A few weeks ago, the Italian got me thinking that Chinglish was the product of a lot of heady linguistic differences between the two languages it attempts to weld together. But now it seems to me that technical difficulties might have more to do with the problem, namely the cheap-o electronic dictionaries that my students (and no doubt the signsmiths) swear by.
Yesterday, my tutor was trying to explain why I should use one Chinese phrase in place of another.
"The second phrase is more, hmm," she said. "I don't know how to describe it."
She slipped her electronic dictionary from its Hello Kitty carrying case and punched in a few Chinese characters. Then she tilted the screen towards me. I almost spit up my chamomile tea.
Circumbendibus, said the dictionary. She pressed a button and a robot voice uttered the word for good measure: CIR-CUM-BEN-DI-BUS.
"What is that?" I laughed.
"Is it not correct?"
"I have no idea," I said. "I've never seen the word in my life."
What my tutor wanted to communicate was that one phrase "sounded nicer" than the other, and what we ended up with was circumbendibus. I wrote the word down in my notebook, but she caught me and crossed it out.
"No," she said. "I'm embarrassed."
So I wrote it on the palm of my hand when she wasn't looking and stole off after class to look it up in a dictionary, except none of the dictionaries I use seemed to have it.
Today, because I had fifteen minutes left over towards the end of class, I wrote up a list of the most common Chinglish mistakes, or at least the most common ones among my 350 students and the thousands of strangers I have taught pro bono on the streets of Nanchong.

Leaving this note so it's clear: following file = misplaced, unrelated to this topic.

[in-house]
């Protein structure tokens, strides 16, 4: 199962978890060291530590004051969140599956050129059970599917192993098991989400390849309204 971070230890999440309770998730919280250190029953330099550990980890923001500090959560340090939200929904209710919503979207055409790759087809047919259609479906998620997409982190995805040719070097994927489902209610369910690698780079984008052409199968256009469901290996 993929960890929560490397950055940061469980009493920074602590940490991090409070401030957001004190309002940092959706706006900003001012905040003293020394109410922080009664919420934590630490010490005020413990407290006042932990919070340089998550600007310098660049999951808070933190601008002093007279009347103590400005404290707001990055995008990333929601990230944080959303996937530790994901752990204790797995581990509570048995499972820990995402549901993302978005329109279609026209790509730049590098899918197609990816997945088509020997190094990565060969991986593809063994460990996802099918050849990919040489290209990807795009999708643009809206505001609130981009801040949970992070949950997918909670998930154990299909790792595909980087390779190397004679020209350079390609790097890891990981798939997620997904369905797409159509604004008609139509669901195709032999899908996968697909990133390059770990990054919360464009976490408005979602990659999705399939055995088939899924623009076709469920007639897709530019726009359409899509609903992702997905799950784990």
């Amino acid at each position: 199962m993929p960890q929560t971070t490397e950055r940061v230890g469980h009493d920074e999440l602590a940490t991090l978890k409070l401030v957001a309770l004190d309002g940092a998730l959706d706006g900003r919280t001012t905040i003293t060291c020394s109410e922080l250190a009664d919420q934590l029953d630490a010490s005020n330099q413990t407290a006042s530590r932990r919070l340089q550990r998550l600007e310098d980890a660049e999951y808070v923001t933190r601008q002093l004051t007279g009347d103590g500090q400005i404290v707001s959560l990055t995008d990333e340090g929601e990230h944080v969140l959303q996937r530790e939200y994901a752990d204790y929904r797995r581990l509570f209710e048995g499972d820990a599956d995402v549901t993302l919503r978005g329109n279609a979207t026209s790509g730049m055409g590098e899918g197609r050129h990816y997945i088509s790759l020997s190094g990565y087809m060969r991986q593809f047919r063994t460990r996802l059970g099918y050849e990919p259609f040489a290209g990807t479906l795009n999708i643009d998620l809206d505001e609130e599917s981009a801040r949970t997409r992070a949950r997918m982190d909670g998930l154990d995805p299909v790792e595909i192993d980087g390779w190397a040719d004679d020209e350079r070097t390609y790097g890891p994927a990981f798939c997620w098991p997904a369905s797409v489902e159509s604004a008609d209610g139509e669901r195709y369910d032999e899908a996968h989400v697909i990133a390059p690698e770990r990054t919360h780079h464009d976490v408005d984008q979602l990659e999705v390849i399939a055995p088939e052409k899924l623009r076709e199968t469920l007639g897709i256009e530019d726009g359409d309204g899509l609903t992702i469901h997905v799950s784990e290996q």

1. humorous: Keith is so humorous.
How about: Keith is so funny.
2. clever: Keith is so clever.
How about: Keith is so smart.
3. you had better: You had better call me after work.
This is by far my least favorite Chinglishism. I am aware that it is Chinglish, and yet it never fails to rub me the wrong way. In the States, we tend to use "You had better" when we're making threats - "You'd better not look at my sister that way" - or scolding underlings, so even if a well-meaning friend of yours tells you that "you had better" do something innocuous, you still have to fight the impulse to smack them across the face.
How about: You should call me after work or You ought to call me after work - or better yet, You oughtta gimme a call after work.
4. play with me: If you're not busy after work, you should come play with me.
This is a direct translation from Chinese. In Mandarin, you ask people - even if they're crotchety 67-year-old pedants - whether they'd like to come play with you after work. The word "play," in this case, means "to hang out." But in English, the phrase has some unintended connotations: either that you are an oversized child, or that you are a very naughty girl, indeed.
How about: If you're not busy after work, we should hang out.
5. our China: Our China is developing rapidly.
You will often hear the Chinese refer to China as "our motherland," so perhaps this isn't so much a language issue as it is a difference in national identity. Never in a million years would I refer to the United States as "my America" - I sometimes live there, but it belongs to somebody else. Anyhow, when my students refer to "our China" in English, I can't help but imagine that they're boasting about a new IKEA dinette set.
6. campurs: I live on the old campurs, but I go to school at the new campurs.